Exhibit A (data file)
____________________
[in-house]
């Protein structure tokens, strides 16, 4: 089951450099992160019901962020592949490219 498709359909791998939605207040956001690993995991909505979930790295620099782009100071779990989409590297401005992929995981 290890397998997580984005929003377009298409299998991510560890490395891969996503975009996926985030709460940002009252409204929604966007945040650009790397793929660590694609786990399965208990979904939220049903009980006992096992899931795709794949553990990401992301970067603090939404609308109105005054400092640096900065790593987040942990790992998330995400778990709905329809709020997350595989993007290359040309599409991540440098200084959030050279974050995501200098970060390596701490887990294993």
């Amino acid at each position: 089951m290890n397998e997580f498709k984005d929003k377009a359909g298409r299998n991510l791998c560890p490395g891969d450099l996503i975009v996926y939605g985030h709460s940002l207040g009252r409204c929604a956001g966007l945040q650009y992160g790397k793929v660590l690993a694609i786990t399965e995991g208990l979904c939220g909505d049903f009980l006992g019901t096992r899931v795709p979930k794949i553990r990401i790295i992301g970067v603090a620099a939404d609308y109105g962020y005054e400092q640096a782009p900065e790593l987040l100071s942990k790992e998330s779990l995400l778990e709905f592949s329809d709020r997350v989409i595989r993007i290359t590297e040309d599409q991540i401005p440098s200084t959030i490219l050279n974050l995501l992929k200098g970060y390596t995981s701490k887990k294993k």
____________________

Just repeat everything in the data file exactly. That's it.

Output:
[in-house]
């Protein structure tokens, strides 16, 4: 089951450099992160019901962020592949490219 498709359909791998939605207040956001690993995991909505979930790295620099782009100071779990989409590297401005992929995981 290890397998997580984005929003377009298409299998991510560890490395891969996503975009996926985030709460940002009252409204929604966007945040650009790397793929660590694609786990399965208990979904939220049903009980006992096992899931795709794949553990990401992301970067603090939404609308109105005054400092640096900065790593987040942990790992998330995400778990709905329809709020997350595989993007290359040309599409991540440098200084959030050279974050995501200098970060390596701490887990294993």
């Amino acid at each position: 089951m290890n397998e997580f498709k984005d929003k377009a359909g298409r299998n991510l791998c560890p490395g891969d450099l996503i975009v996926y939605g985030h709460s940002l207040g009252r409204c929604a956001g966007l945040q650009y992160g790397k793929v660590l690993a694609i786990t399965e995991g208990l979904c939220g909505d049903f009980l006992g019901t096992r899931v795709p979930k794949i553990r990401i790295i992301g970067v603090a620099a939404d609308y109105g962020y005054e400092q640096a782009p900065e790593l987040l100071s942990k790992e998330s779990l995400l778990e709905f592949s329809d709020r997350v989409i595989r993007i290359t590297e040309d599409q991540i401005p440098s200084t959030i490219l050279n974050l995501l992929k200098g970060y390596t995981s701490k887990k294993k």